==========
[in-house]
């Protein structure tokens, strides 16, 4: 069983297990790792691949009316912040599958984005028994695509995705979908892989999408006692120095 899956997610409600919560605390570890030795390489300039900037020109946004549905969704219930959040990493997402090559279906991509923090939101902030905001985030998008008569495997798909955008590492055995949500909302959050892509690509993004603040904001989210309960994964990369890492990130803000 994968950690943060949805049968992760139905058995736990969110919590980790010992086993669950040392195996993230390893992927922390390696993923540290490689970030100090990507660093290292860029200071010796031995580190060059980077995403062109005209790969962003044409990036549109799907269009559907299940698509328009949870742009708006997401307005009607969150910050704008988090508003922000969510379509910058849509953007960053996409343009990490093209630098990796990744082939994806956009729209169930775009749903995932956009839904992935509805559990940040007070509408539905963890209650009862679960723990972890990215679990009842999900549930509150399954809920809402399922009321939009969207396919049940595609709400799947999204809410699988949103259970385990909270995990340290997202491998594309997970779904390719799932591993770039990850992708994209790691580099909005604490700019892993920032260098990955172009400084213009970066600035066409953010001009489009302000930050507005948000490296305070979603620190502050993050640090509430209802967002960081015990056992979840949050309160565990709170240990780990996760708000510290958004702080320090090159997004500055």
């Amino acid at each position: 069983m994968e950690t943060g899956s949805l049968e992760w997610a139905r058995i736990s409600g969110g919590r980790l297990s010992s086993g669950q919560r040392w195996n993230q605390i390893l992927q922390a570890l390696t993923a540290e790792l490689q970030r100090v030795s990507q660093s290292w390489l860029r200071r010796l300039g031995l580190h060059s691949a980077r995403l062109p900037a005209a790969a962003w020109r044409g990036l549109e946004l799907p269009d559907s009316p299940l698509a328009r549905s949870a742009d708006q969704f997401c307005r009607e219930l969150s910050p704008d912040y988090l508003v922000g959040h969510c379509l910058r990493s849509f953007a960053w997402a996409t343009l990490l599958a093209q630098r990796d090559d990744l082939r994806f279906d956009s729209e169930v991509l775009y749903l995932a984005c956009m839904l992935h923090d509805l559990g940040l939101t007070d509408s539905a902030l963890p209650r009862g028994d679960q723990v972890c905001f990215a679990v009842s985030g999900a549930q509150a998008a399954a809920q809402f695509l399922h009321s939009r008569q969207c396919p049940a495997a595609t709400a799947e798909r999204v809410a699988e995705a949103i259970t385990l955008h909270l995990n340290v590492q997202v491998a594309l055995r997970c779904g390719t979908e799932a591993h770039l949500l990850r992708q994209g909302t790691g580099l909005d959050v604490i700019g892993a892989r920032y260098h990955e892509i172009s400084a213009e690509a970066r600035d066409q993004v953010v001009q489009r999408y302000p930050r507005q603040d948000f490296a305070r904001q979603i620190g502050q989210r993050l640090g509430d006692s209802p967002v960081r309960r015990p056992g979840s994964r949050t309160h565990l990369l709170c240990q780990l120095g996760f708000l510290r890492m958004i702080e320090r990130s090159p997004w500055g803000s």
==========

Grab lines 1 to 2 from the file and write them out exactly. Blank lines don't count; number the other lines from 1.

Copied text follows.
[in-house]
């Protein structure tokens, strides 16, 4: 069983297990790792691949009316912040599958984005028994695509995705979908892989999408006692120095 899956997610409600919560605390570890030795390489300039900037020109946004549905969704219930959040990493997402090559279906991509923090939101902030905001985030998008008569495997798909955008590492055995949500909302959050892509690509993004603040904001989210309960994964990369890492990130803000 994968950690943060949805049968992760139905058995736990969110919590980790010992086993669950040392195996993230390893992927922390390696993923540290490689970030100090990507660093290292860029200071010796031995580190060059980077995403062109005209790969962003044409990036549109799907269009559907299940698509328009949870742009708006997401307005009607969150910050704008988090508003922000969510379509910058849509953007960053996409343009990490093209630098990796990744082939994806956009729209169930775009749903995932956009839904992935509805559990940040007070509408539905963890209650009862679960723990972890990215679990009842999900549930509150399954809920809402399922009321939009969207396919049940595609709400799947999204809410699988949103259970385990909270995990340290997202491998594309997970779904390719799932591993770039990850992708994209790691580099909005604490700019892993920032260098990955172009400084213009970066600035066409953010001009489009302000930050507005948000490296305070979603620190502050993050640090509430209802967002960081015990056992979840949050309160565990709170240990780990996760708000510290958004702080320090090159997004500055």